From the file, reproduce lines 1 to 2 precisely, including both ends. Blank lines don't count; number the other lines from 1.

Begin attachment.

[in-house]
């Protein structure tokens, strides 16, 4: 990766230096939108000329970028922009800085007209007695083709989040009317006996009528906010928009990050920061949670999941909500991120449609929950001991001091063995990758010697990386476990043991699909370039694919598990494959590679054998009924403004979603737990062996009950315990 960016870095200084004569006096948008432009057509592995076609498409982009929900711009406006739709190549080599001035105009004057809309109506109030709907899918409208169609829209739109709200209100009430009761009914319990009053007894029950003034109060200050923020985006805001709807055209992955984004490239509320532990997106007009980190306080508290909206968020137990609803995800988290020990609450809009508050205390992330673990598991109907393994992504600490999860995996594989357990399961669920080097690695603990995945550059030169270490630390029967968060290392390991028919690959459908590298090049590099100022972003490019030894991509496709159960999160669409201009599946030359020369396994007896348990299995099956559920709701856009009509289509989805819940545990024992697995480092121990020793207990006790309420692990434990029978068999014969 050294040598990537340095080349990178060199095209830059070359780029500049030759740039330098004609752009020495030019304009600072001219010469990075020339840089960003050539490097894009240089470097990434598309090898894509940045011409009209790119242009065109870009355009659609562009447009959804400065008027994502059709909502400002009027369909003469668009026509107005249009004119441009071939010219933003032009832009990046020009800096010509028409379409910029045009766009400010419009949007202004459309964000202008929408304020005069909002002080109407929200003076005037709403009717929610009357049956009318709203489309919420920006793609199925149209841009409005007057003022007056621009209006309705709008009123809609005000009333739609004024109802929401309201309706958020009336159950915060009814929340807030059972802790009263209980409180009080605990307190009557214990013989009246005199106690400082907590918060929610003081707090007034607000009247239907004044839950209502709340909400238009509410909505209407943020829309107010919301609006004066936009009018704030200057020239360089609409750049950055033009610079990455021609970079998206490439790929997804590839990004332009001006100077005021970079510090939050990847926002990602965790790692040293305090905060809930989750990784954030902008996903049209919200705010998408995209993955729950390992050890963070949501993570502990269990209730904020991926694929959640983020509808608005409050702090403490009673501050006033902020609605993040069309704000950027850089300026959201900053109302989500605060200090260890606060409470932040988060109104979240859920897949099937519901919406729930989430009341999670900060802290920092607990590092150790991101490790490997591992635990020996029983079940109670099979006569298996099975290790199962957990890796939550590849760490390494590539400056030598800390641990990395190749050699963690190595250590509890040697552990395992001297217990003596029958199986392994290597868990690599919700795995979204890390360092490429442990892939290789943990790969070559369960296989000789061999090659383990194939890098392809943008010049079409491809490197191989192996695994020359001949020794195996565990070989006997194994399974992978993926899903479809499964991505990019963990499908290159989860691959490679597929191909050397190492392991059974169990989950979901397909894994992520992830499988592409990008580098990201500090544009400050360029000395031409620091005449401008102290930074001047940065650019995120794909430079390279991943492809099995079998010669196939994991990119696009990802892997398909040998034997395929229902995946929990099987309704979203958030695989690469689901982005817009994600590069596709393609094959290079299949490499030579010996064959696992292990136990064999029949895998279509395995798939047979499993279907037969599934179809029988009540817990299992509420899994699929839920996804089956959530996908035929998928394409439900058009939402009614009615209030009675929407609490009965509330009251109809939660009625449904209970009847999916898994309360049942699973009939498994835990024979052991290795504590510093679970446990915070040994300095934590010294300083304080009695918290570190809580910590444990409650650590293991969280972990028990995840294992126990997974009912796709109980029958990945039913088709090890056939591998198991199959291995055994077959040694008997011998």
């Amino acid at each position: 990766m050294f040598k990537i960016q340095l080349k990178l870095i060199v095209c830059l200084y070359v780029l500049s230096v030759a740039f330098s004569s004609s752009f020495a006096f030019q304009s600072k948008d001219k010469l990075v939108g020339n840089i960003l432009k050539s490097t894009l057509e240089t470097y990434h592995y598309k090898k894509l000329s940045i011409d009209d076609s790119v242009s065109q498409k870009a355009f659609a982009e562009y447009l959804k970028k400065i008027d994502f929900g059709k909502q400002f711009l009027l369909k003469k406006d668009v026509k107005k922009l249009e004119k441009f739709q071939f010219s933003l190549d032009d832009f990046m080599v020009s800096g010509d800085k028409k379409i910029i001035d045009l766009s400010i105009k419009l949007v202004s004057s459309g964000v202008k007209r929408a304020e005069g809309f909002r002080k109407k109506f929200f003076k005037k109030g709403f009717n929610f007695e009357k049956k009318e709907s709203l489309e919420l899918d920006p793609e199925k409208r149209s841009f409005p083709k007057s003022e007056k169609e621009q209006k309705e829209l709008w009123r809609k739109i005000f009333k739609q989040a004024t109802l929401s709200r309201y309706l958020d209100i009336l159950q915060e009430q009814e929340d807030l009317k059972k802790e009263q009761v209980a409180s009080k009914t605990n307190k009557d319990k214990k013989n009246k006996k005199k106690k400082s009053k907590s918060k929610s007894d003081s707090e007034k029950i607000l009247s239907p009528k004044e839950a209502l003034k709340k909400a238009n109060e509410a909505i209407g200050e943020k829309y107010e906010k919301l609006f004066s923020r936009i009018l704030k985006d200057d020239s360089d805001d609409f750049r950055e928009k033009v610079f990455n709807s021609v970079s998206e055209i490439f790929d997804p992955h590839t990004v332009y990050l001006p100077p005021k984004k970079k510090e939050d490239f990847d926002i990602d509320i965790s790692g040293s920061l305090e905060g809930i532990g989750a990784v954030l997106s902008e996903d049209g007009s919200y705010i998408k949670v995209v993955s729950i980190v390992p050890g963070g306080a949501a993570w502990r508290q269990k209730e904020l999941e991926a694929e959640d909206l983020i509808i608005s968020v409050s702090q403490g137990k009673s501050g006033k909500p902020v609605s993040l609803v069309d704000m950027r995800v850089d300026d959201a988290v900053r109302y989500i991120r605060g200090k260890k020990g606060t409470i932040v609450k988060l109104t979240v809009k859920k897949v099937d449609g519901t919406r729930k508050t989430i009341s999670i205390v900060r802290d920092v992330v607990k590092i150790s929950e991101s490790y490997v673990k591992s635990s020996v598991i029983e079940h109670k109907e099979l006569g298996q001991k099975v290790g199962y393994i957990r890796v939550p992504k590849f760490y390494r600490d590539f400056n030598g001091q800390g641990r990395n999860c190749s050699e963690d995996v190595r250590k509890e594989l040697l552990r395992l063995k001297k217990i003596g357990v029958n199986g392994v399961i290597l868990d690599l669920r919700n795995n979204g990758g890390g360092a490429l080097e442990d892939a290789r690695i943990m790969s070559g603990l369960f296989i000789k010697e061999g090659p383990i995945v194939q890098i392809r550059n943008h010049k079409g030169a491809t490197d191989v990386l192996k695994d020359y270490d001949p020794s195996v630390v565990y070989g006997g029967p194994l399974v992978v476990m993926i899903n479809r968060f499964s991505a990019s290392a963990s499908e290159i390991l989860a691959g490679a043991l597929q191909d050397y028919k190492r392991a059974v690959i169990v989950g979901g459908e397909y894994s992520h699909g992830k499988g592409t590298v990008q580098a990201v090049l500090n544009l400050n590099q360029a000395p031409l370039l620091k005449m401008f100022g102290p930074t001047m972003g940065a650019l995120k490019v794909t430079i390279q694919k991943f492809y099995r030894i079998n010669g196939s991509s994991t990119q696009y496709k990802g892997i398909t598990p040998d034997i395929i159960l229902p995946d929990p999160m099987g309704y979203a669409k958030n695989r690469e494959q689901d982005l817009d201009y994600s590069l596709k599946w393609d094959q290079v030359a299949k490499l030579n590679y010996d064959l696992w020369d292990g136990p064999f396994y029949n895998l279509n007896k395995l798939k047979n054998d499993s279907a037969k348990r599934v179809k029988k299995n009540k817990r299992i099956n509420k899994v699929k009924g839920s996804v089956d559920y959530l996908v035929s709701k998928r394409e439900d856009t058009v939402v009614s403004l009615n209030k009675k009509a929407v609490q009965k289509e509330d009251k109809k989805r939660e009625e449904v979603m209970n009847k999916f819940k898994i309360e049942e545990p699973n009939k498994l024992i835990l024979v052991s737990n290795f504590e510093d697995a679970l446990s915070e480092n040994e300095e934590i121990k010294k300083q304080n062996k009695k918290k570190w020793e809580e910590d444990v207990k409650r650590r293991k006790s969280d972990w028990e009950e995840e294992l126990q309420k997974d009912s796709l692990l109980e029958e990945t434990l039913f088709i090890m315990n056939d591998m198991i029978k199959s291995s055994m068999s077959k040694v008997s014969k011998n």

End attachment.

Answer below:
[in-house]
């Protein structure tokens, strides 16, 4: 990766230096939108000329970028922009800085007209007695083709989040009317006996009528906010928009990050920061949670999941909500991120449609929950001991001091063995990758010697990386476990043991699909370039694919598990494959590679054998009924403004979603737990062996009950315990 960016870095200084004569006096948008432009057509592995076609498409982009929900711009406006739709190549080599001035105009004057809309109506109030709907899918409208169609829209739109709200209100009430009761009914319990009053007894029950003034109060200050923020985006805001709807055209992955984004490239509320532990997106007009980190306080508290909206968020137990609803995800988290020990609450809009508050205390992330673990598991109907393994992504600490999860995996594989357990399961669920080097690695603990995945550059030169270490630390029967968060290392390991028919690959459908590298090049590099100022972003490019030894991509496709159960999160669409201009599946030359020369396994007896348990299995099956559920709701856009009509289509989805819940545990024992697995480092121990020793207990006790309420692990434990029978068999014969 050294040598990537340095080349990178060199095209830059070359780029500049030759740039330098004609752009020495030019304009600072001219010469990075020339840089960003050539490097894009240089470097990434598309090898894509940045011409009209790119242009065109870009355009659609562009447009959804400065008027994502059709909502400002009027369909003469668009026509107005249009004119441009071939010219933003032009832009990046020009800096010509028409379409910029045009766009400010419009949007202004459309964000202008929408304020005069909002002080109407929200003076005037709403009717929610009357049956009318709203489309919420920006793609199925149209841009409005007057003022007056621009209006309705709008009123809609005000009333739609004024109802929401309201309706958020009336159950915060009814929340807030059972802790009263209980409180009080605990307190009557214990013989009246005199106690400082907590918060929610003081707090007034607000009247239907004044839950209502709340909400238009509410909505209407943020829309107010919301609006004066936009009018704030200057020239360089609409750049950055033009610079990455021609970079998206490439790929997804590839990004332009001006100077005021970079510090939050990847926002990602965790790692040293305090905060809930989750990784954030902008996903049209919200705010998408995209993955729950390992050890963070949501993570502990269990209730904020991926694929959640983020509808608005409050702090403490009673501050006033902020609605993040069309704000950027850089300026959201900053109302989500605060200090260890606060409470932040988060109104979240859920897949099937519901919406729930989430009341999670900060802290920092607990590092150790991101490790490997591992635990020996029983079940109670099979006569298996099975290790199962957990890796939550590849760490390494590539400056030598800390641990990395190749050699963690190595250590509890040697552990395992001297217990003596029958199986392994290597868990690599919700795995979204890390360092490429442990892939290789943990790969070559369960296989000789061999090659383990194939890098392809943008010049079409491809490197191989192996695994020359001949020794195996565990070989006997194994399974992978993926899903479809499964991505990019963990499908290159989860691959490679597929191909050397190492392991059974169990989950979901397909894994992520992830499988592409990008580098990201500090544009400050360029000395031409620091005449401008102290930074001047940065650019995120794909430079390279991943492809099995079998010669196939994991990119696009990802892997398909040998034997395929229902995946929990099987309704979203958030695989690469689901982005817009994600590069596709393609094959290079299949490499030579010996064959696992292990136990064999029949895998279509395995798939047979499993279907037969599934179809029988009540817990299992509420899994699929839920996804089956959530996908035929998928394409439900058009939402009614009615209030009675929407609490009965509330009251109809939660009625449904209970009847999916898994309360049942699973009939498994835990024979052991290795504590510093679970446990915070040994300095934590010294300083304080009695918290570190809580910590444990409650650590293991969280972990028990995840294992126990997974009912796709109980029958990945039913088709090890056939591998198991199959291995055994077959040694008997011998």